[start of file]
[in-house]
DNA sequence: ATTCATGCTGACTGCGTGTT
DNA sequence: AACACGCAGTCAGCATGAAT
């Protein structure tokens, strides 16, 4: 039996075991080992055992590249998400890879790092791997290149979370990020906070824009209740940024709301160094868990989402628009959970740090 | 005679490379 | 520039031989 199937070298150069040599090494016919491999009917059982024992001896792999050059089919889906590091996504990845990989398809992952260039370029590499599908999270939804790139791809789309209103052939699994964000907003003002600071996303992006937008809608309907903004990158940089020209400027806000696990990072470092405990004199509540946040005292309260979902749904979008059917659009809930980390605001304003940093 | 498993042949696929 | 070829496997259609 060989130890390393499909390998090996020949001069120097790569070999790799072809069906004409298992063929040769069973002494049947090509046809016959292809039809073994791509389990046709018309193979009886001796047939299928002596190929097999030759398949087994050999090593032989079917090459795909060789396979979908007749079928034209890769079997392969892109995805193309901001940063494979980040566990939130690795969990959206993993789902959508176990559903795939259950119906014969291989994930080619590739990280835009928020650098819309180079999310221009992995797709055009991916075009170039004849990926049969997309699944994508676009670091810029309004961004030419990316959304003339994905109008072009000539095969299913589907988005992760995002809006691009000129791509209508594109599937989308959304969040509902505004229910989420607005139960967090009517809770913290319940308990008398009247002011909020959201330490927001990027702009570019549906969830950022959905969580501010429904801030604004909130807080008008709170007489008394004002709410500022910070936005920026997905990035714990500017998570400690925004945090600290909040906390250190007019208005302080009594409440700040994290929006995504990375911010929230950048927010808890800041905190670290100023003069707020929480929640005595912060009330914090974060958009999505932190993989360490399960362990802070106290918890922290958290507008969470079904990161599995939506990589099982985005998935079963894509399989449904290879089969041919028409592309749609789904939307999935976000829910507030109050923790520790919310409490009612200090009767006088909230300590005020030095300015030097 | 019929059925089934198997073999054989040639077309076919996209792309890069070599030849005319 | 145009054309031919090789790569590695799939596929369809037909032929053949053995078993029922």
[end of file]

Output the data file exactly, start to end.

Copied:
[in-house]
DNA sequence: ATTCATGCTGACTGCGTGTT
DNA sequence: AACACGCAGTCAGCATGAAT
């Protein structure tokens, strides 16, 4: 039996075991080992055992590249998400890879790092791997290149979370990020906070824009209740940024709301160094868990989402628009959970740090 | 005679490379 | 520039031989 199937070298150069040599090494016919491999009917059982024992001896792999050059089919889906590091996504990845990989398809992952260039370029590499599908999270939804790139791809789309209103052939699994964000907003003002600071996303992006937008809608309907903004990158940089020209400027806000696990990072470092405990004199509540946040005292309260979902749904979008059917659009809930980390605001304003940093 | 498993042949696929 | 070829496997259609 060989130890390393499909390998090996020949001069120097790569070999790799072809069906004409298992063929040769069973002494049947090509046809016959292809039809073994791509389990046709018309193979009886001796047939299928002596190929097999030759398949087994050999090593032989079917090459795909060789396979979908007749079928034209890769079997392969892109995805193309901001940063494979980040566990939130690795969990959206993993789902959508176990559903795939259950119906014969291989994930080619590739990280835009928020650098819309180079999310221009992995797709055009991916075009170039004849990926049969997309699944994508676009670091810029309004961004030419990316959304003339994905109008072009000539095969299913589907988005992760995002809006691009000129791509209508594109599937989308959304969040509902505004229910989420607005139960967090009517809770913290319940308990008398009247002011909020959201330490927001990027702009570019549906969830950022959905969580501010429904801030604004909130807080008008709170007489008394004002709410500022910070936005920026997905990035714990500017998570400690925004945090600290909040906390250190007019208005302080009594409440700040994290929006995504990375911010929230950048927010808890800041905190670290100023003069707020929480929640005595912060009330914090974060958009999505932190993989360490399960362990802070106290918890922290958290507008969470079904990161599995939506990589099982985005998935079963894509399989449904290879089969041919028409592309749609789904939307999935976000829910507030109050923790520790919310409490009612200090009767006088909230300590005020030095300015030097 | 019929059925089934198997073999054989040639077309076919996209792309890069070599030849005319 | 145009054309031919090789790569590695799939596929369809037909032929053949053995078993029922």